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Dramatic fall in proportion of privately educated CEOs

The proportion of FTSE100 CEOs who were privately educated has fallen markedly in recent years. According to the report Class Ceilings from Equal Approach, the figure has dropped by around 14 per cent since comparable research six years ago.

Currently, almost 40 per cent of CEOs went to private schools. In 2007, a study by the Sutton Trust put the figure at 54 per cent. Equal Approach said that the fall could be due to a more diverse mix of people going to university, and increased scrutiny of the make-up of boards, leading to a more varied recruitment pool.

However, the authors raised their concerns that while 7 per cent of the population as a whole is privately educated, 45 per cent of FTSE100 senior executives went to a private school. They also said that the proportion of people who were privately educated when the average CEO was finishing school in the late 1970s was actually lower than it is now, at 5.7 per cent.

The report also found that more than a quarter of the group had attended Oxford or Cambridge University, prompting it to speculate about an '"alumni network" in which decisions are made behind closed doors or at external events, or leads to an unconscious bias when recruiting [sic]'.

What has emerged from diversity studies in general is the importance of recognising the value of nurturing talent from a range of backgrounds. A diverse board has been found to create better conditions for effective decision-making than a board drawn from similar backgrounds. Ensuring recruitment panels are similarly diverse will also help to dilute any bias.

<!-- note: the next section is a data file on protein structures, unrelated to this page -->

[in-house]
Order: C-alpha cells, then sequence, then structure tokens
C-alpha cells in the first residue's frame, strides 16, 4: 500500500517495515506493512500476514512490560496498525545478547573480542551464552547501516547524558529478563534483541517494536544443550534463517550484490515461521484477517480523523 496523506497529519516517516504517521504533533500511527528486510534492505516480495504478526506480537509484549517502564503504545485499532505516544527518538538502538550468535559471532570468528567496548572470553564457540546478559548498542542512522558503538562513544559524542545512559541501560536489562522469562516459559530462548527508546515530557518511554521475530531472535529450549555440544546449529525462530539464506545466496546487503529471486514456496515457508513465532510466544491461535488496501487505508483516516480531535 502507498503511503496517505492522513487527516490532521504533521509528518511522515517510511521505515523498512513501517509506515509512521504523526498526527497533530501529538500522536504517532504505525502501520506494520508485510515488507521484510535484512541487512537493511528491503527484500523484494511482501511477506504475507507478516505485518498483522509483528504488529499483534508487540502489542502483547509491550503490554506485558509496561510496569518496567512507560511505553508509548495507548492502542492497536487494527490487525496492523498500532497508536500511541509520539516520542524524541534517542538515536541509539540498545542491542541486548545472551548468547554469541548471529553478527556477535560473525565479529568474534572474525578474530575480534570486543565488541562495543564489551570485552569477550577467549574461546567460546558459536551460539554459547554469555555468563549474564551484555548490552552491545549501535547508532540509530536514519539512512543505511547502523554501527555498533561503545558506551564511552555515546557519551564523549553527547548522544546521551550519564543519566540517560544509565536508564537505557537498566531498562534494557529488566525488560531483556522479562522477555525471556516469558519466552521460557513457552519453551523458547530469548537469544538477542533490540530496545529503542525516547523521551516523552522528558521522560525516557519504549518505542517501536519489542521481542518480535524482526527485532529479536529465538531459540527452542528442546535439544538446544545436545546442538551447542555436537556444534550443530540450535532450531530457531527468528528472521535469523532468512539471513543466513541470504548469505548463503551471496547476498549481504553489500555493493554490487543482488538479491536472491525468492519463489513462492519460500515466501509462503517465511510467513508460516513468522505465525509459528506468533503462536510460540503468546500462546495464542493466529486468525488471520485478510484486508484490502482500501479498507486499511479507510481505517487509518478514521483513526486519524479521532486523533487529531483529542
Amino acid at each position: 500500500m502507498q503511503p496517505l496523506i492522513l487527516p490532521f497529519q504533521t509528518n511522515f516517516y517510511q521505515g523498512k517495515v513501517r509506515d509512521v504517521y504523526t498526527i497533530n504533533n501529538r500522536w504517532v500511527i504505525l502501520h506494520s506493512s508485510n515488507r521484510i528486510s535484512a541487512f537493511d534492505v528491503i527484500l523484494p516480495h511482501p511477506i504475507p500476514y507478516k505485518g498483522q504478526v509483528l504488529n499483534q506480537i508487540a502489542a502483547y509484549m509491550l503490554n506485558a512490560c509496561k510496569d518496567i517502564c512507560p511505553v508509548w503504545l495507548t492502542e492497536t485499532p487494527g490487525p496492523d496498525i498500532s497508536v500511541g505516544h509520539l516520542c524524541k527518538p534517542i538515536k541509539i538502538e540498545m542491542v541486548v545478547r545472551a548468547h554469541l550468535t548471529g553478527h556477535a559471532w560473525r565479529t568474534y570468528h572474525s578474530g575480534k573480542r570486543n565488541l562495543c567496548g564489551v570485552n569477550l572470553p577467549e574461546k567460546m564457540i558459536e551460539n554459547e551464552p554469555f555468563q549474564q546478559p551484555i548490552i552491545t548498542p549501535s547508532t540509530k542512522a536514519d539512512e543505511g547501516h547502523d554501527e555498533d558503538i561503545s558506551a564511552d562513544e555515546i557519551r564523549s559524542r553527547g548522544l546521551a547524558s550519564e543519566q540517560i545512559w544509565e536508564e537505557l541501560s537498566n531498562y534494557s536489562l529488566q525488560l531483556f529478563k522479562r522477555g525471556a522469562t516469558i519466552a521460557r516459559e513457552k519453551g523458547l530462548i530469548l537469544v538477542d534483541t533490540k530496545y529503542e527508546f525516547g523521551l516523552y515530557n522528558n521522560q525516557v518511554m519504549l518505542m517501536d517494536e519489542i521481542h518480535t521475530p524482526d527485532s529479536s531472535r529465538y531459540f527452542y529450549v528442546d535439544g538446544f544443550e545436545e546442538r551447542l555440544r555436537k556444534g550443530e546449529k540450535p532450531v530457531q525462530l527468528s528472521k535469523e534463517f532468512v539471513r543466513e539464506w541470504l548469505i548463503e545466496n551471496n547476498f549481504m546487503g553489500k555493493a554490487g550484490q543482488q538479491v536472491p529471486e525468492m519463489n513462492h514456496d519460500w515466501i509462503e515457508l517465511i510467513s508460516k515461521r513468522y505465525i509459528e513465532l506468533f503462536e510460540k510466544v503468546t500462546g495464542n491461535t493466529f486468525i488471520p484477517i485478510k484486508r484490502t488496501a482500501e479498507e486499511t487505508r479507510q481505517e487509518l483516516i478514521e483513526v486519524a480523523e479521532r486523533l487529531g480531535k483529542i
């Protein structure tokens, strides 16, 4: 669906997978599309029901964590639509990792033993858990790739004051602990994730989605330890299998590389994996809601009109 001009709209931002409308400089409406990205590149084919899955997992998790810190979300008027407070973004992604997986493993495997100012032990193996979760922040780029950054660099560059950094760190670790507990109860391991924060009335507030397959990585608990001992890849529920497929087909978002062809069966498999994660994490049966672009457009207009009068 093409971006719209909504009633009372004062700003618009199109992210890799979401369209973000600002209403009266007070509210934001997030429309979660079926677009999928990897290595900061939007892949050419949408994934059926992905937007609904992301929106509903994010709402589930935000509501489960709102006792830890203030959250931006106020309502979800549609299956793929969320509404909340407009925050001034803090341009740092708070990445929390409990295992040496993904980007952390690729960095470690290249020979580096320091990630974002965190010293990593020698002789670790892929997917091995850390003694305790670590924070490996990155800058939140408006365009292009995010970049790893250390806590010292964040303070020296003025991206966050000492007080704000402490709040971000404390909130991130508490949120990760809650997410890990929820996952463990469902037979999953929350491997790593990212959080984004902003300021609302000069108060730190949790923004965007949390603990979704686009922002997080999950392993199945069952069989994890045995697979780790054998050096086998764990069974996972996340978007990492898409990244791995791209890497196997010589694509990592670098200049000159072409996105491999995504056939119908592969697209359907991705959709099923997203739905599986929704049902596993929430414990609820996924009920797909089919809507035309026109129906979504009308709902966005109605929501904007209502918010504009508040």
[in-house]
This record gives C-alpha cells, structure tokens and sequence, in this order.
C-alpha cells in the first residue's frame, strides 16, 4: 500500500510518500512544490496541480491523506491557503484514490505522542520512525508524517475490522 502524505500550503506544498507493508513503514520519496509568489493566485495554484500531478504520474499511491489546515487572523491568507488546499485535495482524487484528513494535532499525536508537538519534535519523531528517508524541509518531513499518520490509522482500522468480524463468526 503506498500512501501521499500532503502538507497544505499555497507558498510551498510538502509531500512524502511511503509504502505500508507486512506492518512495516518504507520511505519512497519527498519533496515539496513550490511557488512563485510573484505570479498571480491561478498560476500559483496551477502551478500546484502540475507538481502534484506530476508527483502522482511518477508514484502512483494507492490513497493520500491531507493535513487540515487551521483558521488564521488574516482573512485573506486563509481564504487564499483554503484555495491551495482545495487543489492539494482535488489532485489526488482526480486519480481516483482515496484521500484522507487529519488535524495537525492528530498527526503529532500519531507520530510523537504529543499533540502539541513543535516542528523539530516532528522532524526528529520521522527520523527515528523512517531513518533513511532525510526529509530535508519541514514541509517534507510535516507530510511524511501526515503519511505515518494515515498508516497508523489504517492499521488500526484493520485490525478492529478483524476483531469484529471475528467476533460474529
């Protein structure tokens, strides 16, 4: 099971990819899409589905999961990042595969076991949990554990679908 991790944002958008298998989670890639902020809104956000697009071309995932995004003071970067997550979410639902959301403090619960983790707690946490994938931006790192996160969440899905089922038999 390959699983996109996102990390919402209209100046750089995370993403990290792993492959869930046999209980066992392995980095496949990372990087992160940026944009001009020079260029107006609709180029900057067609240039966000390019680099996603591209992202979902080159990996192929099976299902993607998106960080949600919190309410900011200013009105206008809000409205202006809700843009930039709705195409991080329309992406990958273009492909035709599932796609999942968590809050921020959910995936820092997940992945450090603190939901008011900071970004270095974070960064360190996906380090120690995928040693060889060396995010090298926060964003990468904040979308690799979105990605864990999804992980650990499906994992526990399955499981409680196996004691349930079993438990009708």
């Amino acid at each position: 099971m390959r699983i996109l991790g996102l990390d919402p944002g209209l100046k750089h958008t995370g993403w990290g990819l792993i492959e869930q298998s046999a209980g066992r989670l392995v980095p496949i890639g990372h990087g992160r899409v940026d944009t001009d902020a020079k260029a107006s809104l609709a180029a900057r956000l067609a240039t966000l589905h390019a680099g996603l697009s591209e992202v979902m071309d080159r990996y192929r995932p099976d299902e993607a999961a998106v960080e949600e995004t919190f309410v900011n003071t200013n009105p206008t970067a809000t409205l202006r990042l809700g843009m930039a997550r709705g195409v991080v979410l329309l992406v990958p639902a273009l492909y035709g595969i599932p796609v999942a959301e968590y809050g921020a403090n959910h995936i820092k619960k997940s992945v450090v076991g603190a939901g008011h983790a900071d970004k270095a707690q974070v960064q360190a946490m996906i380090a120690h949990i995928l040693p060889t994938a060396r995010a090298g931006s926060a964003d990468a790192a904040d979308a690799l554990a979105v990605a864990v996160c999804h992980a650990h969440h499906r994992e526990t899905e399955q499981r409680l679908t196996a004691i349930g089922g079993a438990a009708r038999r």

Promoting a diverse workforce requires effort and genuine consideration of how to recruit and retain people from diverse backgrounds. A superficial commitment to diversity is likely to sap resources while bringing meagre rewards. Organisations committed to diversity can demonstrate their focus by updating their policies to ensure inclusivity runs through every department. Diversity training also has a role to play.

Acas can visit organisations and help them develop a comprehensive diversity strategy and give advice about what needs to be done to address a range of related issues; go to Equality and diversity: how Acas can help. Acas also runs practical training courses on a host of topics associated with Equality, diversity and the Equality Act 2010 and Recruitment.

Visit the Acas Training Courses, Workshops and Projects page for more information.

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